Yesterday morning, after breakfast, the group (including Mikias) left the lodge for an overnight trip to the North. Fortunately, Benjamin, Mikias and I were able to drive with Alemu in his car. This was much easier for us as the rest of the group were in mini-buses. There are no car seats, so Mikias just sat on the backseat of the car and relied on the outside "animals" to try and keep him in his seat. Although not always successful, the majority of this ride went smooth. The highlight of these drives were related to the various villages we would happen upon where again we could pay witness to the day to day lives of Ethiopians. Today was a major contrast than what goes on in the city. The agrarian lifestyle is prominent. The houses are traditional. We saw many people walking to get water, attending school, plowing their fields, sifting the teff (grain used for making injera) or simply just sitting around.
After traveling about 100 km to the north, we stopped at the hotel we would be staying at to eat lunch. The rooms were small, didn't have electricity until after 9pm and the meat had to be brought in from Addis, as a butcher was not available during the fasting portion of Lent. Nonetheless, it was place to stay and we are in Ethiopia! I thought it was pretty amazing this place existed after a few of the villages we drove through.
The beginning of outing began with a trip to a monastery. Now, we did this 2 years ago but we had a completely different experience this time. First of all, as we were pulling on to the dirt road that leads to our destination, we stopped to watch the baboons. Mikias found the "monkeys" entertaining. I found my Dad entertaining as he decided to follow them, with my Mom quickly calling "Tim!" The other reason for this stop, was a very scenic panoramic gorge. Our group tends to draw a pretty big crowd, as we are 21 deep with 17 of us being white. Beggars tend to gravitate towards us and this stop was no exception.
Anyhow, upon entering the monastery area, we learned that the road leading up to it was being worked on. Therefore we had to walk from that point on. This walk turned out to be a pivotal part of our day. First of all, the village leading up to this area is extremely poor and there are people everywhere. We certainly stood out. More than that, Benjamin and Mikias stood out the most. Mikias was strapped to Benjamin's back in a hiking pack. Now, I am not sure what the exact stares and laughs were about, but I am sure we will continue to think about this. Was it this crazy contraption on his back…whereas local women just use cloth? Was it the fact that a male was carrying a child? Or, was it because Mikias is Ethiopian? Nonetheless, it was pretty obvious that we attracted much attention.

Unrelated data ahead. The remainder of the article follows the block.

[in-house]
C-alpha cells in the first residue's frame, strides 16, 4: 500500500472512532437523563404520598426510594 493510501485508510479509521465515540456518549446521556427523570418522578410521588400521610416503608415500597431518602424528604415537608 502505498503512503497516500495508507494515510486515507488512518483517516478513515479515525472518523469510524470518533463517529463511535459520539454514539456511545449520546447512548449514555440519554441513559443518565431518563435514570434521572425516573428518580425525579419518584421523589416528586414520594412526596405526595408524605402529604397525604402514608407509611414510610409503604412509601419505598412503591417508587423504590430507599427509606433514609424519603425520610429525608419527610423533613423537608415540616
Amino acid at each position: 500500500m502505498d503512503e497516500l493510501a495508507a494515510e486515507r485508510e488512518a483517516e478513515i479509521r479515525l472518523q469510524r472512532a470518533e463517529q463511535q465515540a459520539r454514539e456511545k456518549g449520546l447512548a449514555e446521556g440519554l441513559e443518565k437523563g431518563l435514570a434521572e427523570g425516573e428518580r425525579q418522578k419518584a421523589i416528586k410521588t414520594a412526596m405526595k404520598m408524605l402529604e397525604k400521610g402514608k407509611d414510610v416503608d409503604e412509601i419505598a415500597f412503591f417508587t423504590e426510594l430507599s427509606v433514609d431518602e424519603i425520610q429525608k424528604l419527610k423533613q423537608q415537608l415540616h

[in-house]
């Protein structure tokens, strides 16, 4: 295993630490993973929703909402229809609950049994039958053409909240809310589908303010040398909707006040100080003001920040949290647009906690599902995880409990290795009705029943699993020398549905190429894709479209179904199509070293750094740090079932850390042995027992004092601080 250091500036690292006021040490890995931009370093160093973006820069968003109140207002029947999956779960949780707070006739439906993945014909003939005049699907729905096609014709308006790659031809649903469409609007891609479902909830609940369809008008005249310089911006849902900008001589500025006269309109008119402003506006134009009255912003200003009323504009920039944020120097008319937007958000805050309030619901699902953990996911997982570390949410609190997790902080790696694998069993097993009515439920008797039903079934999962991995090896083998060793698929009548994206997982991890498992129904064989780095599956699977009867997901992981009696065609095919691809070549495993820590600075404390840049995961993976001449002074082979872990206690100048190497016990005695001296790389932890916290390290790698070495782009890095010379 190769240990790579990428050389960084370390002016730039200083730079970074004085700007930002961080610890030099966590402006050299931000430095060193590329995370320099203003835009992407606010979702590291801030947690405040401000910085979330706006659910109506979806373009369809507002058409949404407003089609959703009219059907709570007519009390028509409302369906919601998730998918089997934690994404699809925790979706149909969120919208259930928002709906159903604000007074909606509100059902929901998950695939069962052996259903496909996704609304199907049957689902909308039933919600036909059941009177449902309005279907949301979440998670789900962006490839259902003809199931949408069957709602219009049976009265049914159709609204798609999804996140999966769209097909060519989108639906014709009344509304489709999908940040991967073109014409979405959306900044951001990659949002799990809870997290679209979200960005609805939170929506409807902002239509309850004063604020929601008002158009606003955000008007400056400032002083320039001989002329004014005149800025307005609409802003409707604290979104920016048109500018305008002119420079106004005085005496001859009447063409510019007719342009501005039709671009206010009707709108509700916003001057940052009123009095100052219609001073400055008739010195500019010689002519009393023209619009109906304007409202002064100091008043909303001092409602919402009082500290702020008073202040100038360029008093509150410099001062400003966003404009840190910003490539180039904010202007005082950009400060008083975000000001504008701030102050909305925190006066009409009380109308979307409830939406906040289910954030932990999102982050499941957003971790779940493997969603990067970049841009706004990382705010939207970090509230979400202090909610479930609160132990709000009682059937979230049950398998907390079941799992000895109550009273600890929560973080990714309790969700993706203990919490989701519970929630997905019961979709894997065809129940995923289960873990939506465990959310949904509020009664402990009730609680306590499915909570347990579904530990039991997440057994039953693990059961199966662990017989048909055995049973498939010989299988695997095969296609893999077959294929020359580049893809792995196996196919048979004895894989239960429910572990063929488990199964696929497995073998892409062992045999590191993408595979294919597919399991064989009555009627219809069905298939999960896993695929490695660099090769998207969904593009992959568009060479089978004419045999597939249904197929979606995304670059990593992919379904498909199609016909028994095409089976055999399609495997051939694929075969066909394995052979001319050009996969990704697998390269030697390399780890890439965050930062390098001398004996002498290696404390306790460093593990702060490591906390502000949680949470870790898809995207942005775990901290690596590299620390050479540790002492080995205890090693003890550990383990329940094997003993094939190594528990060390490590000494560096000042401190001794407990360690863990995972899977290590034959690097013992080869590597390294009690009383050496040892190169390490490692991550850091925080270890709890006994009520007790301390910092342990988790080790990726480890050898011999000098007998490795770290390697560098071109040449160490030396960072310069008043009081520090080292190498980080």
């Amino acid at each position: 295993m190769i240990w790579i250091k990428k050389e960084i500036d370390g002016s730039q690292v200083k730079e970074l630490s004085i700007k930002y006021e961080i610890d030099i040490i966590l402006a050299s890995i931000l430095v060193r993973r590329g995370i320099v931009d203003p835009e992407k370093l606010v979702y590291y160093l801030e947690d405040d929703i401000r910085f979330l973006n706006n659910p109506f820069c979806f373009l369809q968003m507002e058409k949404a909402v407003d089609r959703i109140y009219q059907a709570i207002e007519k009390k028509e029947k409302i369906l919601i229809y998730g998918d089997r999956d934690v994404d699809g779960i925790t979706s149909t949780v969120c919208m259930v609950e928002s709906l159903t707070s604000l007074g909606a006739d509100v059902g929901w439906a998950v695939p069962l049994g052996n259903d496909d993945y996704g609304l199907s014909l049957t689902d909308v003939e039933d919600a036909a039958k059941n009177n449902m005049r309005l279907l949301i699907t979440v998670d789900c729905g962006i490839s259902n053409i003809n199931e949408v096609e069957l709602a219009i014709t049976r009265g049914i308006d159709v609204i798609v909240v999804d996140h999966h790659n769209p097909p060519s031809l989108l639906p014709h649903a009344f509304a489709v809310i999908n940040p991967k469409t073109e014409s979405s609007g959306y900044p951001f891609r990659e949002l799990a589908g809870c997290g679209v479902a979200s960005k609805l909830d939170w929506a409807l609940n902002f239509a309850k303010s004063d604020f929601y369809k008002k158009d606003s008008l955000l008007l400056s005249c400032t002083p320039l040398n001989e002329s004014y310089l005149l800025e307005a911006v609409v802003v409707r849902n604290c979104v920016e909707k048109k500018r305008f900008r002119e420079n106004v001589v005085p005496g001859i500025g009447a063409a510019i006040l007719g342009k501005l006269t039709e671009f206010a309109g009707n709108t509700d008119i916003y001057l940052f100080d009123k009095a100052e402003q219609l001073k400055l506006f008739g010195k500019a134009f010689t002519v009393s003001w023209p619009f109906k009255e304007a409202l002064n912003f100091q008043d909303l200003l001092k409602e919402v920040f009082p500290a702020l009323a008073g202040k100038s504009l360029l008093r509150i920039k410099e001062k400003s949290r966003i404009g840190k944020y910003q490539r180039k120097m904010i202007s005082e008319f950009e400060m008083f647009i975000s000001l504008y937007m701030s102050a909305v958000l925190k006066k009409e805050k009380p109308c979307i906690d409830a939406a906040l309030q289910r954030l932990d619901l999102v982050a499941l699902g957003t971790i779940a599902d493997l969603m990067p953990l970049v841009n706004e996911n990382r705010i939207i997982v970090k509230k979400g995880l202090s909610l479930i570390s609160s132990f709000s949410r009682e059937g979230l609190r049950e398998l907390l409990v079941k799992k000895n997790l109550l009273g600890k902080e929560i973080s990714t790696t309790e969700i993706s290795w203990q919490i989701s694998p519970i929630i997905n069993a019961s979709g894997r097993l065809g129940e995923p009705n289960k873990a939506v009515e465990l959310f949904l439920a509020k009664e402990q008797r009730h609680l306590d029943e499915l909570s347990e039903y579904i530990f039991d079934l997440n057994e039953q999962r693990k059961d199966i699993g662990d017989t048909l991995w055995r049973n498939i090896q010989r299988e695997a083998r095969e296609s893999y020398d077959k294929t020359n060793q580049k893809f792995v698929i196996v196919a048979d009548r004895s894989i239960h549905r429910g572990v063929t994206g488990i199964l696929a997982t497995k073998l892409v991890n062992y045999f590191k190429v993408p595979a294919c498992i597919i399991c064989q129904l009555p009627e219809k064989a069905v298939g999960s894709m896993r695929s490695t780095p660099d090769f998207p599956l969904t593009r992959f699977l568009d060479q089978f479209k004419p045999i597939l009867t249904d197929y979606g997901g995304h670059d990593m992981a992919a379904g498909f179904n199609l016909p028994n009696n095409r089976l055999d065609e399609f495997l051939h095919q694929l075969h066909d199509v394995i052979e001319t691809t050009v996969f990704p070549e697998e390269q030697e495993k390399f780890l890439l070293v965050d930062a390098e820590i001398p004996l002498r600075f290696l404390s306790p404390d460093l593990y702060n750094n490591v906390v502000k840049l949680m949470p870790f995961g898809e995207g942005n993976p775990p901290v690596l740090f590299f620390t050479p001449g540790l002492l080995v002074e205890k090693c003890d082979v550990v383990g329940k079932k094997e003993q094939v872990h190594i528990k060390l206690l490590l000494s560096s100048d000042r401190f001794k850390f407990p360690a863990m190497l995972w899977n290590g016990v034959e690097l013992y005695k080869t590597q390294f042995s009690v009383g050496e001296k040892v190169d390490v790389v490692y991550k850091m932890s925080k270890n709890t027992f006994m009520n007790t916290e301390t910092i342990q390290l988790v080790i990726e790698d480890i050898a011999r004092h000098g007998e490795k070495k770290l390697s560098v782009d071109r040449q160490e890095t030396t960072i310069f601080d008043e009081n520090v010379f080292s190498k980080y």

Upon entering the monastery, the most beautiful thing happened. As our group was walking towards the entrance, the service was letting out and a sea of "white" exploded upon us. There had to be at least 100 people coming out, dressed in traditional garb. It painted quite a picture. I know many of the group was awestruck and felt very privileged to see something so powerful.
Anyhow, after the brief tour inside, one very interesting story to share at some point, the same walk back to our cars and then a quick drink inside a local house, we were back in our vehicles to stop for juice and back to the hotel for dinner. At this point, Mikias was very tired and we turned in early for a good night sleep. How do I know this? Well, the light when ON at 9pm and we were in bed.
Today began early with about another 100km drive to the Blue Nile Gorge. This was absolutely amazing and was the highlight of our day. Some of our group who had been to the Grand Canyon, said this was much bigger. It was pretty cool. We drove as far north as the Blue Nile Bridge, which had been completed recently. Then, we did a 180 and headed back the other direction for Addis Ababa. However, along the way we stopped to plow a field with cows (seriously, good story to insert here…), had a drink in a traditional farmer's house and stopped in an orphanage. Pretty full, yet another wonderful day.
However, I heard Benjamin ask Mikias if he knew what tomorrow was. Mikias answered "tumblebus"! While his answer is correct as the tumblebus does in fact come to daycare on Wednesdays, I don't think even the tumblebus in his world can compare to what our day will look like in our world tomorrow. Perhaps, this is why I am still awake typing this at close to 2 in the morning…
In the morning, we are going to Debre Zeit, to see Mikias' village and more importantly, visit with his birthmother. We met her 2 years ago and are very excited to see her again. We made a photo album for her of Mikias' 2 years with us. However, even greater than that, we were informed today that Mikias is able to travel with us and in fact will be able to see her. I am so excited for him, for her…for us. While we recognize that this will be difficult and emotional, we are so thankful and excited for what this will mean to him as he grows up.
AND….as if all this is not enough……the biggest excitement is at 2pm (that is 6am US time - and only 12 short hours away) tomorrow we meet Sintayehu! I can't believe that this day has finally arrived. Tonight is the last night for Mikias to be an only child and the last night that our new sweet son will be sleeping in an orphanage! We hope to be able to post some pictures tomorrow, so everyone can get a look at the newest McKinney! Isn't life great?
Taking a break…
3 years ago